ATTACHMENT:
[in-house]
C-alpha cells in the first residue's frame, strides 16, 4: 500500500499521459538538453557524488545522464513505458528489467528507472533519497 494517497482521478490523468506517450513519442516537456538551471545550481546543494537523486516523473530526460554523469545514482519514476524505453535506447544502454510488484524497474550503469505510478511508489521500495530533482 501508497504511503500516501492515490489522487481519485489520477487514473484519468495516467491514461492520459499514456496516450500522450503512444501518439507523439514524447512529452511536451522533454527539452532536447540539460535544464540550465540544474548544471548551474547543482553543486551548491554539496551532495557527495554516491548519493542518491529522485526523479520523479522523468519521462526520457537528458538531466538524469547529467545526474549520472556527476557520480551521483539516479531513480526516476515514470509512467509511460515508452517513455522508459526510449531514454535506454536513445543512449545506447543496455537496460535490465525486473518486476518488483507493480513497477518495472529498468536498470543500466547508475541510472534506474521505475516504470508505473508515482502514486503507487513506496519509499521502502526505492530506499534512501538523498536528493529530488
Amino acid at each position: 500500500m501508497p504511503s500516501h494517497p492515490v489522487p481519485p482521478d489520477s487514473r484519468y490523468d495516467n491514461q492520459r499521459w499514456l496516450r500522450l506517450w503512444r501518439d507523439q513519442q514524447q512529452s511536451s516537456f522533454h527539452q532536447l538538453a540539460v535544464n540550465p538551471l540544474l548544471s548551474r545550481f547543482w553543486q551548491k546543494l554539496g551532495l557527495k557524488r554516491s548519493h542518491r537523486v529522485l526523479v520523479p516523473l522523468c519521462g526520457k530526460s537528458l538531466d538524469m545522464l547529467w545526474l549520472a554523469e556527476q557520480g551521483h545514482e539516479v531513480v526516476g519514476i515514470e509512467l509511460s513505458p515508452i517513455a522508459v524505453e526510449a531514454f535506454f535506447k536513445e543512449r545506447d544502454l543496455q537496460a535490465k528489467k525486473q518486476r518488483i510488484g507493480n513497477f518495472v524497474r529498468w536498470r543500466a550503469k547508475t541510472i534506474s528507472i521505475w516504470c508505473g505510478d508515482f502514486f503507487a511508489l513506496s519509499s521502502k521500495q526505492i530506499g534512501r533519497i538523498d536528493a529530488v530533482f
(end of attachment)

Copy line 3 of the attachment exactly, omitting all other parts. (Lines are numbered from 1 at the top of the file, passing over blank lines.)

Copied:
Amino acid at each position: 500500500m501508497p504511503s500516501h494517497p492515490v489522487p481519485p482521478d489520477s487514473r484519468y490523468d495516467n491514461q492520459r499521459w499514456l496516450r500522450l506517450w503512444r501518439d507523439q513519442q514524447q512529452s511536451s516537456f522533454h527539452q532536447l538538453a540539460v535544464n540550465p538551471l540544474l548544471s548551474r545550481f547543482w553543486q551548491k546543494l554539496g551532495l557527495k557524488r554516491s548519493h542518491r537523486v529522485l526523479v520523479p516523473l522523468c519521462g526520457k530526460s537528458l538531466d538524469m545522464l547529467w545526474l549520472a554523469e556527476q557520480g551521483h545514482e539516479v531513480v526516476g519514476i515514470e509512467l509511460s513505458p515508452i517513455a522508459v524505453e526510449a531514454f535506454f535506447k536513445e543512449r545506447d544502454l543496455q537496460a535490465k528489467k525486473q518486476r518488483i510488484g507493480n513497477f518495472v524497474r529498468w536498470r543500466a550503469k547508475t541510472i534506474s528507472i521505475w516504470c508505473g505510478d508515482f502514486f503507487a511508489l513506496s519509499s521502502k521500495q526505492i530506499g534512501r533519497i538523498d536528493a529530488v530533482f